“The study examined borrowers in Arizona, California, Florida and Nevada who bought homes in 2006 with no money down. Nearly 80% of those borrowers had defaulted by September 2009.”
Wow. Not entirely surprising, but still a very big number to see.
A couple of thoughts as to why this group defaults more than others:
1. No Savings – no down payment probably means no savings which means either the borrowers don’t earn much money (comparatively weak borrowers) or they don’t have the discipline to save money (also a weak borrower trait). It also means they don’t have a safety net for the times when things go wrong.
2. No Initial Equity means these borrowers were upside-down at the first sign of market depreciation. For comparison, borrowers who put 20% down watched their house depreciate 20% in value before they were upside-down. (they lost their own money first.)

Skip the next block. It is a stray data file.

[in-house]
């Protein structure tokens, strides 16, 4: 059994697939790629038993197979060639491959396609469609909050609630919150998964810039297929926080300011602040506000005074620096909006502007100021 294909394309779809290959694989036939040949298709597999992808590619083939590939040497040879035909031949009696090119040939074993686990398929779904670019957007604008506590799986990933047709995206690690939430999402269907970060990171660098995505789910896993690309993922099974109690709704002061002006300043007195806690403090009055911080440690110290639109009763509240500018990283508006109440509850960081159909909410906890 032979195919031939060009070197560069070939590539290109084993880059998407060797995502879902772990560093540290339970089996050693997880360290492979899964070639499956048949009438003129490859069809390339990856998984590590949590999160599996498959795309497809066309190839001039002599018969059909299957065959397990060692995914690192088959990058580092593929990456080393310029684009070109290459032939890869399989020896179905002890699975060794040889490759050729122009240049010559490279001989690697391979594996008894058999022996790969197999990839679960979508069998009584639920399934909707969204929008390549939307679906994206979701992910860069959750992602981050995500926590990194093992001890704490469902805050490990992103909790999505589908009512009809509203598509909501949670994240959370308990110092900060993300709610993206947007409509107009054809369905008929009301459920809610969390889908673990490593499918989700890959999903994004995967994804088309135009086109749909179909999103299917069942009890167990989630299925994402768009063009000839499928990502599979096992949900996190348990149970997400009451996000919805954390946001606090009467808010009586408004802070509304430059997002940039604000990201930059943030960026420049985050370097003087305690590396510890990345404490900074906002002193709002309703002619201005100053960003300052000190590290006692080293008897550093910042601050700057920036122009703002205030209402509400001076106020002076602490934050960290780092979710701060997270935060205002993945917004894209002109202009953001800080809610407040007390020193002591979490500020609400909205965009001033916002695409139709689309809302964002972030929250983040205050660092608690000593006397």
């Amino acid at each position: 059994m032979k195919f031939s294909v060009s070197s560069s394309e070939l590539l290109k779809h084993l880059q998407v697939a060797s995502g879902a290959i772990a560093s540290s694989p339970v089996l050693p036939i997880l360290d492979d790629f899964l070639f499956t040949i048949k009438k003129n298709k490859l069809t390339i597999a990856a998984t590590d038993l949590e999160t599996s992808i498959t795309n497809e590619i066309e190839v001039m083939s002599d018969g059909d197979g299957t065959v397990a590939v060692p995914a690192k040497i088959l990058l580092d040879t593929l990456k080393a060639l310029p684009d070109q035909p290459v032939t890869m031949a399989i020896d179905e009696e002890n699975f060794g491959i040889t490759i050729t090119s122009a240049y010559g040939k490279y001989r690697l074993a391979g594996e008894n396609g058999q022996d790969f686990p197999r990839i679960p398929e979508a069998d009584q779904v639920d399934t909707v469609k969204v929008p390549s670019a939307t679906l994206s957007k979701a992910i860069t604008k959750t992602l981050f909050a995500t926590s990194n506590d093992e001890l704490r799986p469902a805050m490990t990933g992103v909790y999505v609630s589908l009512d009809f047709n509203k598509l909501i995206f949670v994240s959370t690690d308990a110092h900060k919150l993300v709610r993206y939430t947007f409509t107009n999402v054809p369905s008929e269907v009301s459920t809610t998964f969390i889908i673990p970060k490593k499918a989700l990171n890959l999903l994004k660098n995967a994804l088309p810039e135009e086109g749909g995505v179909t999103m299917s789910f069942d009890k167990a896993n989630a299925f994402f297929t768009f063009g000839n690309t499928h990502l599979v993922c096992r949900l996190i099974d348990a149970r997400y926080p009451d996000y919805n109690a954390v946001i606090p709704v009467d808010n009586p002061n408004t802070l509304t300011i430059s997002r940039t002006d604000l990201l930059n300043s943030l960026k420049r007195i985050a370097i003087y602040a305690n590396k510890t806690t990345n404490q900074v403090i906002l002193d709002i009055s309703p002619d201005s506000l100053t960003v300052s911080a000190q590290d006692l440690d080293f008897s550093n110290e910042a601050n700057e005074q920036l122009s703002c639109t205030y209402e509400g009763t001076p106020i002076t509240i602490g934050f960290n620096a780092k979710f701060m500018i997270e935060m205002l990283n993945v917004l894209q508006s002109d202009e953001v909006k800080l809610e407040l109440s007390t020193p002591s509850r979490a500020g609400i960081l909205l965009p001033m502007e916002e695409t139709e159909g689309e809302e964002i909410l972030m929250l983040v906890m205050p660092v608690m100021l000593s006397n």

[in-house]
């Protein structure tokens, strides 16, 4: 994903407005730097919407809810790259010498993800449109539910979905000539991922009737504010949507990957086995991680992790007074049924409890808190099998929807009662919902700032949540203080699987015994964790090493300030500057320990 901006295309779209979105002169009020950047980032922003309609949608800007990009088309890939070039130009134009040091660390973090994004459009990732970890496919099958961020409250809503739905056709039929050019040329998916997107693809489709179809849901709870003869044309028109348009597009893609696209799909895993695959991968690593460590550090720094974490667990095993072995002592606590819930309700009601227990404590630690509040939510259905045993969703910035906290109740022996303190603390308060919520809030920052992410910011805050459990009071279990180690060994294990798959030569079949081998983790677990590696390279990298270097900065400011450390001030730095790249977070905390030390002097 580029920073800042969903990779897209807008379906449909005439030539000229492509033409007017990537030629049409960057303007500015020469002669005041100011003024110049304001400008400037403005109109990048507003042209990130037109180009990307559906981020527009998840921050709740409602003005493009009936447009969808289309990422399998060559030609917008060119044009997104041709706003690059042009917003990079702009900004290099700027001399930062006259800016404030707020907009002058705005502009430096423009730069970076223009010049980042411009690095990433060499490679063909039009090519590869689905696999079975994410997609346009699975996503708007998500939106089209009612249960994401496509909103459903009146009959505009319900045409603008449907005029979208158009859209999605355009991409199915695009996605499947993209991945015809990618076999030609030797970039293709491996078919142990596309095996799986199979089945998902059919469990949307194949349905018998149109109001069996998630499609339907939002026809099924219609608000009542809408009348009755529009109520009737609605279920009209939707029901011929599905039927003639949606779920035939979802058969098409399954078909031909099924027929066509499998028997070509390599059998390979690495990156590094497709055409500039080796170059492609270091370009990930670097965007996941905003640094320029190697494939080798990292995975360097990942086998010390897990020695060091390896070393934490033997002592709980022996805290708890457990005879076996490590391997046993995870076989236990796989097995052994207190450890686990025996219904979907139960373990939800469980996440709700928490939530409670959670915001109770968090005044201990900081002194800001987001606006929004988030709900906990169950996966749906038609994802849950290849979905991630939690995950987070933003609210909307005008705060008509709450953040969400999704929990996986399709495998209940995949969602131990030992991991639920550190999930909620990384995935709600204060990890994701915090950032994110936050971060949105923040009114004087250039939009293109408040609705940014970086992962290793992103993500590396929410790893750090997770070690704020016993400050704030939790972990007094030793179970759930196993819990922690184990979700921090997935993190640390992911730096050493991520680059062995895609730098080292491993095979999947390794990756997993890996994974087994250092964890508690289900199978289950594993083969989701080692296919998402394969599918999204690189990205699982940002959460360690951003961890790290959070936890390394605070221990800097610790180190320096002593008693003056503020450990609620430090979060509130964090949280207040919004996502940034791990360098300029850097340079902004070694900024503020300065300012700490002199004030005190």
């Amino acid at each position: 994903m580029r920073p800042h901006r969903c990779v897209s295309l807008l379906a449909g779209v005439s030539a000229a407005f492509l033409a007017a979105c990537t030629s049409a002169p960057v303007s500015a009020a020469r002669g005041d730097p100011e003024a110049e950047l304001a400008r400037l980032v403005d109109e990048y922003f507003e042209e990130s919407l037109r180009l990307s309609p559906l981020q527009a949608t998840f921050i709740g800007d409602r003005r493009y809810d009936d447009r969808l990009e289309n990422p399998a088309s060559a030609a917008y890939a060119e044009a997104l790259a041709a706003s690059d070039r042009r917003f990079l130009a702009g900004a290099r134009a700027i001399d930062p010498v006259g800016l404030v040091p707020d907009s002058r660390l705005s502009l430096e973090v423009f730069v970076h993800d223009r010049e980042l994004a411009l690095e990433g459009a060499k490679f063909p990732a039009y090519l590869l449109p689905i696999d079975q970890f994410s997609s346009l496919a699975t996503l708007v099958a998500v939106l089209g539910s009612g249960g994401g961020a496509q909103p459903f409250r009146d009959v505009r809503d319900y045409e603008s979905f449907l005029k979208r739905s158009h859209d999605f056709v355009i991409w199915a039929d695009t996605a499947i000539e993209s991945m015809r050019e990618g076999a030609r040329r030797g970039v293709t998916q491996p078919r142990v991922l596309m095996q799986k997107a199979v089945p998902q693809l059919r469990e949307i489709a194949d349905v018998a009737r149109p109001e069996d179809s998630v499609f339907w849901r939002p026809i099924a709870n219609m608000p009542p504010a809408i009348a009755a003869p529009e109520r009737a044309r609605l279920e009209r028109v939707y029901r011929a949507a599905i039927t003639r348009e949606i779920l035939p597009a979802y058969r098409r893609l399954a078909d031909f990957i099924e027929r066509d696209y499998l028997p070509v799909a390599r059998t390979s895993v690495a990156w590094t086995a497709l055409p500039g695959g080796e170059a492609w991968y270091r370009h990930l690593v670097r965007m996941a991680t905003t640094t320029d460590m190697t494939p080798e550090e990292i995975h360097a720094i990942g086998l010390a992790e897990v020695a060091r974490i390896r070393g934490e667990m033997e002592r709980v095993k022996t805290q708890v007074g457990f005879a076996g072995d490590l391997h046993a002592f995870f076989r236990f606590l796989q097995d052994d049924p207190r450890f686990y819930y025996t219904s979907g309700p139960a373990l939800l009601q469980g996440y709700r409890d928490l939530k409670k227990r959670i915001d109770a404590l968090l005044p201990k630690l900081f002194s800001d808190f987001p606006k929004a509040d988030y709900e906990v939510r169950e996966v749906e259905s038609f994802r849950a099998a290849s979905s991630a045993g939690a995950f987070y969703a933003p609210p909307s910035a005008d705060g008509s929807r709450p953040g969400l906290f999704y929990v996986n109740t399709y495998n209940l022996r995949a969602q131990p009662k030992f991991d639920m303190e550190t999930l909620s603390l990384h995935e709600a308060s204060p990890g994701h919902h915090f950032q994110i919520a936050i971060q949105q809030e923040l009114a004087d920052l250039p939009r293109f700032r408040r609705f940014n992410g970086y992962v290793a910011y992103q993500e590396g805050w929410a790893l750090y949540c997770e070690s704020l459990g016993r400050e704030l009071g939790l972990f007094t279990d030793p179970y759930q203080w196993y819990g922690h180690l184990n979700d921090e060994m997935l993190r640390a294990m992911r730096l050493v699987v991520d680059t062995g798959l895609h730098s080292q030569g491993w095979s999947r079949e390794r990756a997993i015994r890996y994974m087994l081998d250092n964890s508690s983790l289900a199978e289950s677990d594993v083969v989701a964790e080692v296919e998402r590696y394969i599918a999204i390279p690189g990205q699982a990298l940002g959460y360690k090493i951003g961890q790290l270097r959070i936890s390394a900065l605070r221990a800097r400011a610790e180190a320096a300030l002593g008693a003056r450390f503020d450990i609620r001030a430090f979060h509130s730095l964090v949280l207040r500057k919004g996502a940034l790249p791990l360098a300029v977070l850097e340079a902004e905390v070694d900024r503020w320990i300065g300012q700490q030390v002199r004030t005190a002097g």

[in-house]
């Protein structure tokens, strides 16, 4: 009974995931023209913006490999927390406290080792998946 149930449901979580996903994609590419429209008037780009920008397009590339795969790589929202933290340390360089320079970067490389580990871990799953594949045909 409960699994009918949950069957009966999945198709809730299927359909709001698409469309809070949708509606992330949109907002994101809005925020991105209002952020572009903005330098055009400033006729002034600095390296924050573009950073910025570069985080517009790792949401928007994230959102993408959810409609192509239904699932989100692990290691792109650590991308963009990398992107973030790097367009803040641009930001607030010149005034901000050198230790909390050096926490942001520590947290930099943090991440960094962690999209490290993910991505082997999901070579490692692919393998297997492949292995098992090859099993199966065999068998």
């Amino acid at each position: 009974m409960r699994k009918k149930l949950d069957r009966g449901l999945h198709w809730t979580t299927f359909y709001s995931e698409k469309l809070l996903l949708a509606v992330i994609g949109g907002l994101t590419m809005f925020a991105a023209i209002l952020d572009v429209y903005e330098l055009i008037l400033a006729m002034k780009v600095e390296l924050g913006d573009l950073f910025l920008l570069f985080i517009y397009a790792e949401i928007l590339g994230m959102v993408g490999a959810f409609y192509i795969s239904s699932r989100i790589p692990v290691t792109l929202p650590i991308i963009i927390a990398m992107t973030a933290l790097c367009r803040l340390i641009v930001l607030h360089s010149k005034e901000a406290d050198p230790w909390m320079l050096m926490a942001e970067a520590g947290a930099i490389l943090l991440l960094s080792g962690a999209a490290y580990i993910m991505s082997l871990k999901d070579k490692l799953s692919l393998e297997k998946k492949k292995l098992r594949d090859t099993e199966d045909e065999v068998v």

The study also examined tipping points at which defaults were driven purely due to negative equity – in other words, how far upside-down to people have to be before they decide a strategic default is their best option?
According to the study, there is a big change in attitudes at the 50% upside-down mark. For those who were upside-down by less than 50%, only 20% of the defaults were considered purely strategic. For those who were more than 50% upside-down, that number increase to 50% – half of the people who defaulted when they owed twice what their home was worth, did so specifically because of this reason. (that’s not to say half of those 50% under water will default – we’ll have to wait and see on that one.)
Very interesting stuff indeed, and I expect all of these numbers to rise during 2010 and at least the first half of 2011.
Your blown away every day by the idiocy of the people who made these loans in the first place Realtor,